Three commissioners and its mayor are leaving office and the newly-elected are moving in.
- Outgoing Lakeland mayor sad to leave office
- Howard Wiggs has spend the last 4 years as mayor
- He's proud of starting the #LoveLakeland movement
Current Mayor Howard Wiggs said he’s bitter about leaving office.
Term limits have forced him out. He served the city’s commission for 25 years, spending the last four years as mayor.
“I've just loved it so much," he said. "I love being mayor. I love being involved with the city of Lakeland. So I’ll miss it."
Wiggs said almost every day for the past 25 years, he’s spent his time inside City Hall.
He's most proud of starting the “#LoveLakeland” movement as well as the “City Makers” awards, which are privately funded and recognize the city’s unsung heroes.
He also is proud of the college roundtable he created two years ago, where the presidents of the five major colleges in Lakeland meet with city officials and the Lakeland Economic Development Council to come up with ways to retain young adults in the city.
Upon being elected mayor in 2013, Wiggs said one of his main goals was to bring civility and respect back to the commission.
"We'd gotten into sort of a combatant attitude or approach but also in the city," Wiggs said. "You'll recall back in 2013 we had a lot of problems with police department. We had some sexual scandal things. And the city was uncomfortable with itself. People were angry and frustrated. I really wanted to see the city return to normalcy.”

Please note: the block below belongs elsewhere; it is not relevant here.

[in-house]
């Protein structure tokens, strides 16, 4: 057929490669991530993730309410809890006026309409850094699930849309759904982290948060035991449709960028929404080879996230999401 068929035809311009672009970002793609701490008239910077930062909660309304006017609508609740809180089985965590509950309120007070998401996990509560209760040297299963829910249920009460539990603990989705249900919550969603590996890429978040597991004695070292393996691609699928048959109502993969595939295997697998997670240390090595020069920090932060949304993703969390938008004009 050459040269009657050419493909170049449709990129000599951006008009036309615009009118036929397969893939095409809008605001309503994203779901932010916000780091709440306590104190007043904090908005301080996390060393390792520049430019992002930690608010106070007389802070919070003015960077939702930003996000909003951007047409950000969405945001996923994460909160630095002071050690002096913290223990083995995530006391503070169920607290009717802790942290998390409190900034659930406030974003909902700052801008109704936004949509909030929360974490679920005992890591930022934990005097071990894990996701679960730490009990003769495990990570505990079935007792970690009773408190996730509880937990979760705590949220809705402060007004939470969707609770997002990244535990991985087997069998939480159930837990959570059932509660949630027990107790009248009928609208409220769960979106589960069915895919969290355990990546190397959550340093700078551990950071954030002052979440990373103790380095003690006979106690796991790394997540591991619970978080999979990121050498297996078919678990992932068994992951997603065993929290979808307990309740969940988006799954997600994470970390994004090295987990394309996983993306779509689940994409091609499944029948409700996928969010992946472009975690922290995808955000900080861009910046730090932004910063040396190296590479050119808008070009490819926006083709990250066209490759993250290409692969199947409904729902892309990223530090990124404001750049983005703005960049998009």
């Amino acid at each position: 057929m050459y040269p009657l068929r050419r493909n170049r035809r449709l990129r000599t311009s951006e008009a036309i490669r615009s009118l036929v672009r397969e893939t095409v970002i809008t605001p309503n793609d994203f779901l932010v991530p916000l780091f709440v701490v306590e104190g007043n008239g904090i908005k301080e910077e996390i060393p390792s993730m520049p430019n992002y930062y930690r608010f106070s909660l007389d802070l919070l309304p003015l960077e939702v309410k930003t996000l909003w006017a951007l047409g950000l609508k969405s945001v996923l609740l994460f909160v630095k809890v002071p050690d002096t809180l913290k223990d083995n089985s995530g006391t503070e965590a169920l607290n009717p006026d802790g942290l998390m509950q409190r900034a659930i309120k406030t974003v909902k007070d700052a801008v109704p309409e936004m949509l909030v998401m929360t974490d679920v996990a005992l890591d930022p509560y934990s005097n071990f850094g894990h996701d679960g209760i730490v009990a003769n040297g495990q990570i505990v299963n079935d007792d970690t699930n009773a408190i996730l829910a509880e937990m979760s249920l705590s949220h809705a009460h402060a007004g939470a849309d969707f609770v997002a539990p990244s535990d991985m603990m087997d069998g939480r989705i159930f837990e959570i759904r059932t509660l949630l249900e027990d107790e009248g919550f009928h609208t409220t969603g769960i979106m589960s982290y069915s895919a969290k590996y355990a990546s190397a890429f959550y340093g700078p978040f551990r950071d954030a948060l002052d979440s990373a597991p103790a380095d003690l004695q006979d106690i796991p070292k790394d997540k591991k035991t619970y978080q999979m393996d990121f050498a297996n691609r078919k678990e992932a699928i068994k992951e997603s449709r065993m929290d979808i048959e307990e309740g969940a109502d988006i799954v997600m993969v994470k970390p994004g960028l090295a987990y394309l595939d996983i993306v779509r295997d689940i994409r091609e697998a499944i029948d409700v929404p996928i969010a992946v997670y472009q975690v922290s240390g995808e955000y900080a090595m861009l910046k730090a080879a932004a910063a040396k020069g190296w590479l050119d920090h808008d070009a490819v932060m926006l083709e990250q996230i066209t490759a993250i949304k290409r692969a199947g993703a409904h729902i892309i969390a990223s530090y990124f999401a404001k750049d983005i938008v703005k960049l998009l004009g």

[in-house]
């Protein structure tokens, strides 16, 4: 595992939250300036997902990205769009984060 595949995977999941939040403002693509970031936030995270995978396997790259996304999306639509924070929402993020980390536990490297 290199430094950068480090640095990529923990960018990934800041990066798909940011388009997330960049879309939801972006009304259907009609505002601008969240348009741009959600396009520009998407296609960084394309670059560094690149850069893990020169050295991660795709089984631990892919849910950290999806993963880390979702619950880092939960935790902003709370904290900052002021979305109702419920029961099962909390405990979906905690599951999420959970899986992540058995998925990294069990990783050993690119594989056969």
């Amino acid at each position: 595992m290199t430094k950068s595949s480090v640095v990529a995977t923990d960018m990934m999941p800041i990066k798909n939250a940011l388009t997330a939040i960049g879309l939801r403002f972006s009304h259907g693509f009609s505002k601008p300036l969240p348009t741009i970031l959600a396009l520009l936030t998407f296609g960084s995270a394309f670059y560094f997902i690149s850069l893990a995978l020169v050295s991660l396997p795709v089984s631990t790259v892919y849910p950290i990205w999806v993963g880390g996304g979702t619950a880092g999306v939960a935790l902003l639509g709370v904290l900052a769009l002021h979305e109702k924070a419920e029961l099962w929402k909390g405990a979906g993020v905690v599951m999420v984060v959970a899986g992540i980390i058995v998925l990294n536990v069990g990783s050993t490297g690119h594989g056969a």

He believes he accomplished that goal.
Wiggs also shared some of his regrets, one of them being not reducing homelessness in the city.
"Our homeless issue, situation has gotten worse over the years," Wiggs said. "I've had a lot of calls from business leaders and individuals saying we're being accosted in the downtown area."
Wiggs said the city has moved forward on a homeless coalition program and hired a consultant to find solutions, but it has taken longer that he would've liked.
Wiggs said he has a lot of faith in the next commission and mayor. One of the projects he can't wait to see come into fruition is the new "Catapult" office, a small business incubator.
“That’s going to be the genesis of all sorts of incubator opportunities, small business opportunities,” he said. “One of the best programs maybe in the country you will see come out of the Catapult.”
Although he’s sad to leave office, at 70 years old, Wiggs said he doesn’t plan on ever running for anything else again. Instead, he plans to continue managing properties he owns and running a consulting business with his wife.
He also plans to take some vacations.